Some may read this account and see this situation as a fluke and not as a very real threat to black lives. However, we are not the only ones. We asked some trusted friends to share our story and ask other people of color to share their experiences with Penn Public Safety Officers and Penn Police. Penn Public Safety Officers are defined by Penn’s Division of Public Safety website as a “vital component to the Division of Public Safety’s program.” Some students shared how they are racially profiled, with officers asking for their IDs more than their white counterparts or kicking them out of student buildings that they have every right as Penn students to enter. Some students have even been accused of possessing a fake Penn ID. One student shared that they “always get anxious and enraged by police presence on campus. [They] just know [Penn Police] look at [them] differently as a Black person walking on campus.” Another student recounts that “While walking from Du Bois to Hill at night, [they were] followed by a Penn security guard. [They] never asked for a walking escort and were followed from 38th and Walnut to the drawbridge outside of Hill.”
Some argue that Penn Police “need to be disarmed. There’s no reason for them to patrol campus with guns on their holsters. That’s very anxiety-inducing for [them] as someone who has a family member who was stopped and frisked and racially profiled.” Others demand “stringent bias training and screening” explaining that “there needs to be a bar set for if they have a strong bias against people of color, [so that] they cannot be employed by the Penn Police.” Others advocate for more racial sensitivity training. It’s not just issues of racial profiling that students shared, but these students also gave examples of gender discrimination and sexual harassment. One student reports being cat-called by a Penn Public Safety officer, while another shared that she was continuously sexually harassed by her walking escort after telling him that she was underage.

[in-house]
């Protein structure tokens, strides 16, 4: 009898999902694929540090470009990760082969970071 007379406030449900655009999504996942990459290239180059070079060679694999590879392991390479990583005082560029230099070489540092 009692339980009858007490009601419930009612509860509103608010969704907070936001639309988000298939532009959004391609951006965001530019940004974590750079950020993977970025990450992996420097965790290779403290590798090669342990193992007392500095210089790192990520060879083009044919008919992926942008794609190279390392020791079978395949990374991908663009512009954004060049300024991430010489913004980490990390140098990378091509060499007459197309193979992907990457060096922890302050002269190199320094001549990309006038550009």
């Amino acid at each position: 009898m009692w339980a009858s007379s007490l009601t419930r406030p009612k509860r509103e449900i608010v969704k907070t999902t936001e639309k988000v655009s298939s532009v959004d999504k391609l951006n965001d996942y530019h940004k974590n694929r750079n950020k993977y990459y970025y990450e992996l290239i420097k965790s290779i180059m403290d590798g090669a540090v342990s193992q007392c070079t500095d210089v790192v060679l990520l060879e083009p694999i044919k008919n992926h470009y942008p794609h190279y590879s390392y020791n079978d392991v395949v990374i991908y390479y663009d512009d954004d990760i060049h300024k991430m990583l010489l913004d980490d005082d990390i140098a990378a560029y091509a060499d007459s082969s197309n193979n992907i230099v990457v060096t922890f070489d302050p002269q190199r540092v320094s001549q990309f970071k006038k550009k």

These grievances go beyond discrimination as well. Other students report that they felt aggressively interrogated as victims and witnesses to crimes. Penn Police Officers have also been identified by several students as responding poorly to students experiencing suicidal ideations, making them feel criminalized for their actions. The list goes on, with many students asking not to be quoted in this article for their protection and safety from Penn Police.
This incident however, and many others like it, make students of color, especially black students, feel unwelcome on Penn’s campus. This compounds the impressions sometimes reinforced by the actions of some professors, administrators, and general staff. The day after our encounter with Penn Police, we entered the Nursing School, had panic attacks, and broke down. For the rest of the year we intend neither to work as research assistants nor attend classes there. After this experience, we no longer feel safe on this campus. Every police officer we see gives us cause for panic. Every Penn building now comes with a warning. Who is here to protect us from those armed with guns claiming to have our best interests in mind?
Thank you for respecting our anonymity. This incident could have happened to any black students on campus, and identifying ourselves only serves to individualize a problem that is much bigger than us.
If you would like to share your story, feel free to reach out to firstname.lastname@example.org or fill out this form: https://forms.gle/15oqtzfeHLmAU2qeA. If this article resonates with you, please urge Penn’s administration to meet with us and create Police reform.